• Take it slow: Give yourself plenty of room to continue the self-improvement work encouraged and nurtured by your recovery program, and don’t let a new relationship consume you or dominate your time.
  • Always keep in mind: Regardless of what happens, you’ll be OK, if you want to be OK. “Someone in recovery going through a breakup may have intense urges to use, so it’s crucial they stay connected to the program,” Novick said. “Know the uncomfortable feelings will lessen and pass with time. Take everything just one moment at a time.”
  • Finally, Smith suggests, communicate with those in your recovery network. Talk to your sponsor and your support system, about the relationship itself and the issues that will inevitably arise when you embark on a new emotional adventure. It’s important to rely on those you trust to help you see what you can’t, provide a sounding board for problems and call you out when you can’t see how you may be in the wrong.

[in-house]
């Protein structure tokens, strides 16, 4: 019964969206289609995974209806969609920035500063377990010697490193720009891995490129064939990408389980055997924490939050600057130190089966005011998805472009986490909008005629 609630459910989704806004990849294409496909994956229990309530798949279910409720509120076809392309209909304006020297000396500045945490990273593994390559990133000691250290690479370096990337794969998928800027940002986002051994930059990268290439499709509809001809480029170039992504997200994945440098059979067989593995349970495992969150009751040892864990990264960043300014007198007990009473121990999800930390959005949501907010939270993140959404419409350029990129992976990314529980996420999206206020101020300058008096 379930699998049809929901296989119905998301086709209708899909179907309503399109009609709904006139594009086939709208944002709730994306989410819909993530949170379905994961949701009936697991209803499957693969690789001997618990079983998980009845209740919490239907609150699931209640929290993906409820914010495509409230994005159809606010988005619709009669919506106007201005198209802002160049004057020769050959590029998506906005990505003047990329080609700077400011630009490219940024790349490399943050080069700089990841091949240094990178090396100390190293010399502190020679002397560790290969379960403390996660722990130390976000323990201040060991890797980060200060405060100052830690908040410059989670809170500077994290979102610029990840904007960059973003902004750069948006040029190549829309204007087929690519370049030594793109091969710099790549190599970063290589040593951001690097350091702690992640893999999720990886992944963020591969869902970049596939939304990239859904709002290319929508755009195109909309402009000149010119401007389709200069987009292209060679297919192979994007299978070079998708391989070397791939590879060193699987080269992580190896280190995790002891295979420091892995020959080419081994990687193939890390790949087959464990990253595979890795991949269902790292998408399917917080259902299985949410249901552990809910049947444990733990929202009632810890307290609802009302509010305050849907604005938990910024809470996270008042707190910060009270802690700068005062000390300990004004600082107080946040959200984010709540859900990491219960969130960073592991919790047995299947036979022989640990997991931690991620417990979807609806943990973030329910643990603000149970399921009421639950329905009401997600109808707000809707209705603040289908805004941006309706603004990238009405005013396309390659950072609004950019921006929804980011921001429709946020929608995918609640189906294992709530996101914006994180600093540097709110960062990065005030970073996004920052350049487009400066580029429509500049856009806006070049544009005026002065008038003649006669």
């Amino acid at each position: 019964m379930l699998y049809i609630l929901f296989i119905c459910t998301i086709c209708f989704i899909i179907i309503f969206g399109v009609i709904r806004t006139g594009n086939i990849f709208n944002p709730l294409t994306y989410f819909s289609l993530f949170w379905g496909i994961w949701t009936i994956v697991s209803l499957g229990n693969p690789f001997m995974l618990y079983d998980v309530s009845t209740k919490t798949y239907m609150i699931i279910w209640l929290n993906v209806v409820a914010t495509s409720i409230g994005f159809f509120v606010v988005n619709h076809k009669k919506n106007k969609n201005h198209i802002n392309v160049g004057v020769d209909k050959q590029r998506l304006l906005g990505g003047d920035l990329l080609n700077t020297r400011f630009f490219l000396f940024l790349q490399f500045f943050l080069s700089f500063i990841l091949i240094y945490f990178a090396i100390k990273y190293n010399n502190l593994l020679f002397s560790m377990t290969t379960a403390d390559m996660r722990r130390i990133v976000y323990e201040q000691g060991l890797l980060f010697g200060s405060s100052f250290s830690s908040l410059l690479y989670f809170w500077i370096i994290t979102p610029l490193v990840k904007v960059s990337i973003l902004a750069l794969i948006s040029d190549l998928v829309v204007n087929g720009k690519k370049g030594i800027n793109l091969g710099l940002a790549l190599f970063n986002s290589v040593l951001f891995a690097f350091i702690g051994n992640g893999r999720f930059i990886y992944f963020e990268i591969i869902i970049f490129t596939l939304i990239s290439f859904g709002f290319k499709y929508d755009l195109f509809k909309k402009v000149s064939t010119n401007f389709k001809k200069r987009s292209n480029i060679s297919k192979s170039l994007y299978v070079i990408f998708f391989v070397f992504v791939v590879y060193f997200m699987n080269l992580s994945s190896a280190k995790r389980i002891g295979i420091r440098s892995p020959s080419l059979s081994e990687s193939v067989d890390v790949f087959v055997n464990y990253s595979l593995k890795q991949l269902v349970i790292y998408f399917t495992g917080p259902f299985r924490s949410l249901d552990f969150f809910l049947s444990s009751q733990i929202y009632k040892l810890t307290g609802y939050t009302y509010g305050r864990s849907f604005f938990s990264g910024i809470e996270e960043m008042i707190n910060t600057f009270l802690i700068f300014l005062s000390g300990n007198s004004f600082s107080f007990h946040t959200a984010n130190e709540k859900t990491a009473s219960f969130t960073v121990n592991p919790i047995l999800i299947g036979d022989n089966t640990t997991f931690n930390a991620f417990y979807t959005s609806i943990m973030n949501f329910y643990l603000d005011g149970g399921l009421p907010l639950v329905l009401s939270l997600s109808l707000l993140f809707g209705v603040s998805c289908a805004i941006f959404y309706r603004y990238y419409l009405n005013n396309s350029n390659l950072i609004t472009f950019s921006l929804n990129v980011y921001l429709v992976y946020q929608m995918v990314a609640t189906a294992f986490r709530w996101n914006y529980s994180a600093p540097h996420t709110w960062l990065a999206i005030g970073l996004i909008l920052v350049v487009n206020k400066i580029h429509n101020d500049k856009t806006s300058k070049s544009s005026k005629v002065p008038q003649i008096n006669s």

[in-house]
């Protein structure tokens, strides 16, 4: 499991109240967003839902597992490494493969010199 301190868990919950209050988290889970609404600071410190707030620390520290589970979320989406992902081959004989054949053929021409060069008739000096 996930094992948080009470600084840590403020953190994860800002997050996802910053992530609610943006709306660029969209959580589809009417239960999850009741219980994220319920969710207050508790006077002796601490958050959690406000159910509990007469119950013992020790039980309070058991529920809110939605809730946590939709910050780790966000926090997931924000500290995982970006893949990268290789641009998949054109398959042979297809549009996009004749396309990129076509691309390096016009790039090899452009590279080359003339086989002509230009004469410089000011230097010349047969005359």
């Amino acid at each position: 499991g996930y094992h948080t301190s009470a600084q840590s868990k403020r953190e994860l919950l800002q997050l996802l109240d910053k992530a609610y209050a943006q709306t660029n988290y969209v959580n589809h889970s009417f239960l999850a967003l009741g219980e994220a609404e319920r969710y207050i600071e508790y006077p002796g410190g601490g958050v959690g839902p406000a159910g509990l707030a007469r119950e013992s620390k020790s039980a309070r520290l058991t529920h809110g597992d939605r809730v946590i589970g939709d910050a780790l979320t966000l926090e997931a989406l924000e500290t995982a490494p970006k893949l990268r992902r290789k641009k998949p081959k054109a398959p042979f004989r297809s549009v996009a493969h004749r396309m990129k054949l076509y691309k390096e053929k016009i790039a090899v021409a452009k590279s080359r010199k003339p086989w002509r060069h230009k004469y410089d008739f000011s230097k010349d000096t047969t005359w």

So are romantic relationships in early recovery a good idea? A bad idea? The answer depends on the individual, but the reality is this: As human beings, we crave connection. It’s an innate need built out of biological urges, but as with all things in recovery, moderation is the key – as is self-awareness, honesty, open-mindedness, accountability and a whole host of other spiritual principles that are intricately intertwined with addiction recovery.

“We’re meant to connect with other people. We’re not meant to be alone, but it’s learning how to do that in a healthy way – and that’s what recovery is,” Smith says. “We were not created to be alone, and we all have that inward desire to connect at a deeper level.”